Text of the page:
Recently a friend called me at 1 am after his night shift ended. Half asleep, I asked him what’s wrong. It turns out he had a work-related dilemma. Minutes ago he was asked to dismiss someone from his team as the client had escalated a complaint against him. Now this is an IT Company, so there are no unions to bargain or fight for the guy.

My friend was feeling bad as the person in question has had a spotless record and just erred once. The problem unfortunately was that his one mistake cost a lot of money to the client. So there was no scope of second chances or a do-over.

This guy had a family and was seeking mercy from whoever could offer. That is why my friend was in a dilemma; whether to help the employee or listen to his boss? The HR and the boss were pushing for dismissal from the project and the company. But the problem is, did they have sufficient cause of action for termination of services? They wanted to cite non-performance as the reason for his dismissal.

Come to think about it, is one mistake big enough to be considered non-performance? Or should a series of such incidents be considered so? Who decides whether to take one episode or multiple into account? How can one party have such unbridled power? Is there no relief for the employee? Is this the modern version of slavery?

All the employed people in their cushioned jobs have only the law to protect their rights. The employment agreement more often than not favours the company, and the individual employee has little to no bargaining power!

This led me to think about my past and present employment agreements. How much bargaining power did I have while accepting them? Sure, they were mostly standard. But did I know enough before signing the document? Did I waive off my statutory rights as well? Was the agreement enforceable? What would amount to non-performance of duties or misconduct on my part?

These questions made me regret the fact that I had very little knowledge of these laws, in spite of being a lawyer. So what do you do when you are out of law school and need to not only be updated about the law, but also understand it from scratch? Read bare acts online, google for comprehensive articles like this one on 13 Laws Every HR Must Know and 8 Important Rights of Private Employees, do online courses on labour and employment law and know more about the rights and duties as an employee.

Here are the answers to some of my aforementioned queries:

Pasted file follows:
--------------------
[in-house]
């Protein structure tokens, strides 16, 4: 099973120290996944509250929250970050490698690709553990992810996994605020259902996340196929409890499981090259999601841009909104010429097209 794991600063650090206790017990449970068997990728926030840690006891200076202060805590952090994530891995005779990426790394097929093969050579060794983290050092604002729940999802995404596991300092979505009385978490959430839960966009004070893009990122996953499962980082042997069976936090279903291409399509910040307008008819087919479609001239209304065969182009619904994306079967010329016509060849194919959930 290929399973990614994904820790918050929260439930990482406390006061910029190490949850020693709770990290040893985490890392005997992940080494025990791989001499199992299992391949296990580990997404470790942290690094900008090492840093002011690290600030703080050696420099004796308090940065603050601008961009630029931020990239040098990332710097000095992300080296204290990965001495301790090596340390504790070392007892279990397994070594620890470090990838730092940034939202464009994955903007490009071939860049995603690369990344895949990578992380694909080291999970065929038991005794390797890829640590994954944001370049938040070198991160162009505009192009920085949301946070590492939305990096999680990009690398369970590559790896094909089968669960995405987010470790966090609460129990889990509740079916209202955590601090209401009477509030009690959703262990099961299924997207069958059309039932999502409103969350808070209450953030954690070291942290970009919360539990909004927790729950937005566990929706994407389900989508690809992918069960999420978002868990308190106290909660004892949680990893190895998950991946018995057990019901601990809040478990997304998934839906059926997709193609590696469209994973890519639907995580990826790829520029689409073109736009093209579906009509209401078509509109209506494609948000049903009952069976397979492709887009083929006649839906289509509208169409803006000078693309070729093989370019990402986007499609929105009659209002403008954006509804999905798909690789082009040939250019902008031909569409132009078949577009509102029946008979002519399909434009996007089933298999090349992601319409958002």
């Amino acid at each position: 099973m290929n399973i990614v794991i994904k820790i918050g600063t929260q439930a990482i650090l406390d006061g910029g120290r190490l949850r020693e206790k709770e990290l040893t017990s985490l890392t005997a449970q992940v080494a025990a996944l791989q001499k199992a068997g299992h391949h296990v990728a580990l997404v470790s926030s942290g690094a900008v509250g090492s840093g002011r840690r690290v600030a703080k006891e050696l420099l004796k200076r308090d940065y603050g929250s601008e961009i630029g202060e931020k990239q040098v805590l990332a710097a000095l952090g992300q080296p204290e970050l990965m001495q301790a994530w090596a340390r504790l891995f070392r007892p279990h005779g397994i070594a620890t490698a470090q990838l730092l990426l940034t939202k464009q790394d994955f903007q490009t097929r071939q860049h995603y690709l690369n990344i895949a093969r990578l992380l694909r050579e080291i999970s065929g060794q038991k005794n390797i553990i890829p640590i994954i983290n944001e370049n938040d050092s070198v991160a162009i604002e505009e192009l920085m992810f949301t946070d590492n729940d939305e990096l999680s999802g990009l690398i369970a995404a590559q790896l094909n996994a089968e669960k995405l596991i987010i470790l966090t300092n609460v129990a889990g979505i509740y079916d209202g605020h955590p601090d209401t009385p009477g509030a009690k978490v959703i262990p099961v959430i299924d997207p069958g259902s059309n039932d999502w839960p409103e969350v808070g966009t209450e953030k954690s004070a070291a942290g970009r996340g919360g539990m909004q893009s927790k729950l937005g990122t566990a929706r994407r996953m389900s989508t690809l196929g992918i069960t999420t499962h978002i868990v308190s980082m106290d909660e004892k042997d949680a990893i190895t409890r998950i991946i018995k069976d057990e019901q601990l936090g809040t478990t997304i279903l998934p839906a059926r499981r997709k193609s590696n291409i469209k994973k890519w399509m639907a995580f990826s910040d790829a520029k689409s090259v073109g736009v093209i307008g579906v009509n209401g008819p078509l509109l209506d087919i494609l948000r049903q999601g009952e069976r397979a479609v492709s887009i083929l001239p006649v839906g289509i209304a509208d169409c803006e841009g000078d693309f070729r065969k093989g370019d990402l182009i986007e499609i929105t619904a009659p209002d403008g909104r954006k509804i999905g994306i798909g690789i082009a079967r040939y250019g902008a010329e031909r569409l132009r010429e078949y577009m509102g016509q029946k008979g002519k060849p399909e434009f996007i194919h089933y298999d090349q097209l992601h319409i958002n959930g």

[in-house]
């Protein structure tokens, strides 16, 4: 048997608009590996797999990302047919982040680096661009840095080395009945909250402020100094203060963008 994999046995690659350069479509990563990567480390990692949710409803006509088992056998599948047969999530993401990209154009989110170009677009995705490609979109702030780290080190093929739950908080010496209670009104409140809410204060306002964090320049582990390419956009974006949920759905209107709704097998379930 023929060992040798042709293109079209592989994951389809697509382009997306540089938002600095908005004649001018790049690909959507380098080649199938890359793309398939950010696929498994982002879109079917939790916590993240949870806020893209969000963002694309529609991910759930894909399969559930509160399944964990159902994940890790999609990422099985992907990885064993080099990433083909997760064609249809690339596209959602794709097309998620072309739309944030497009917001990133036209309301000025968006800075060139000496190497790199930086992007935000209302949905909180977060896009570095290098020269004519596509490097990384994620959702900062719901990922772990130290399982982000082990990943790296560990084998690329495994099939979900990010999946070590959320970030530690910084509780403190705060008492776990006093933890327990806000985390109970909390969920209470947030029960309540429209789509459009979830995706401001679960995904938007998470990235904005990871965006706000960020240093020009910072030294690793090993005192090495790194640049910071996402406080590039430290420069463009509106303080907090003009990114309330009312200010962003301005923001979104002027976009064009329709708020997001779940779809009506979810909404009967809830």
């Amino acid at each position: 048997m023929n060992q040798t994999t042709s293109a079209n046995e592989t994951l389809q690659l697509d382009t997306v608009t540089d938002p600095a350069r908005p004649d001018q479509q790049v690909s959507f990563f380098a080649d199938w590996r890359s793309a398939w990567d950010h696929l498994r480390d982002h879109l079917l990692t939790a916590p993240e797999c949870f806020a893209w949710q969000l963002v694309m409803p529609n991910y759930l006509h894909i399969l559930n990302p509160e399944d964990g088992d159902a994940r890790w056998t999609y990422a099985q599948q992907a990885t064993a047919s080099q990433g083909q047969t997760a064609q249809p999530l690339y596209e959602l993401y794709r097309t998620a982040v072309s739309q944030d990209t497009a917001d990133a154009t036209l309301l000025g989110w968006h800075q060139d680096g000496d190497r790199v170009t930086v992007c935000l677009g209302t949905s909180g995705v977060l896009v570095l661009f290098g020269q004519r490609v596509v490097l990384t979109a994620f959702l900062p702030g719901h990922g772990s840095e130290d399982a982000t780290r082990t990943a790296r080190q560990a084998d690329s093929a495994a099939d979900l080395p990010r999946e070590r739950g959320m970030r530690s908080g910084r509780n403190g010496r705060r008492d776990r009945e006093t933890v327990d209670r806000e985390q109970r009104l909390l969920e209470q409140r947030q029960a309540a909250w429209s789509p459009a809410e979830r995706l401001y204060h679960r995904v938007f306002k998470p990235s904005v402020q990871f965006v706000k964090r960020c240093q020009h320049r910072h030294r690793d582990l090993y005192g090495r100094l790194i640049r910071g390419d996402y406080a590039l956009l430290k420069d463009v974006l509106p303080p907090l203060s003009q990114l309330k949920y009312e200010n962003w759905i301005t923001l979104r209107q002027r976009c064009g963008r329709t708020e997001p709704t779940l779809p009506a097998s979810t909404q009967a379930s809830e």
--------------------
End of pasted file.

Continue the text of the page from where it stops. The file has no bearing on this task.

Can an employee waive his statutory rights through his employment agreement?

Sometimes employers draw agreements where employees have to waive off their statutory rights as well. But thankfully the law protects against such atrocities. The labour laws have provisions to safeguard against such waivers.


  • Section 14 of the Payment of Gratuity Act 1972 states that “the provisions of this Act or any rule made thereunder shall have effect notwithstanding anything inconsistent therewith contained in any enactment other than this Act or in any instrument or contract having effect by virtue of any enactment other than this Act.”
  • Section 27(1) of the Maternity Benefit Act 1961 states that “the provisions of this Act shall have effect notwithstanding anything inconsistent therewith contained in any other law or in the terms of any award, agreement or contract of service..”
  • Section 30 of the Contract Labour (Regulation and Abolition) Act 1970 states that “the provisions of this Act shall have effect notwithstanding anything inconsistent therewith contained in any other law or in the terms of any agreement or contract of service, or in any standing orders applicable to the establishment…”
  • Section 34-A of the Payment of Bonus 1965 states that “…the provisions of this Act, shall have effect notwithstanding anything inconsistent therewith contained any other law for the time being in force or in the terms of any award, agreement, settlement or contract of service.”


Any agreement would be void according to the Indian courts, if there is a waiver or relinquishment of statutory rights of an employee, including the gratuity, statutory bonus, maternity benefit, overtime, etc.  Although owing to an imbalance in bargaining capacity between an employer and an employee, a waiver of statutory right might be void. But a general waiver of contractual rights may be enforceable, based on the facts of the case.

Fair grounds for dismissal

Before knowing what unfair dismissal is like, we must know the grounds for fair dismissal of an employee.

Private sector employees can be management staff or workmen. The term ‘workman’ has been defined under the Industrial Disputes Act, and would mean all persons employed in any industry but does not include an employee who is in a managerial, administrative or supervisory role. The workmen are governed by labour laws like the Factories Act, the Payment of Wages Act, etc. The non- workmen are governed mostly by their employment contract and the Shops and Establishment Act of the state in which they work.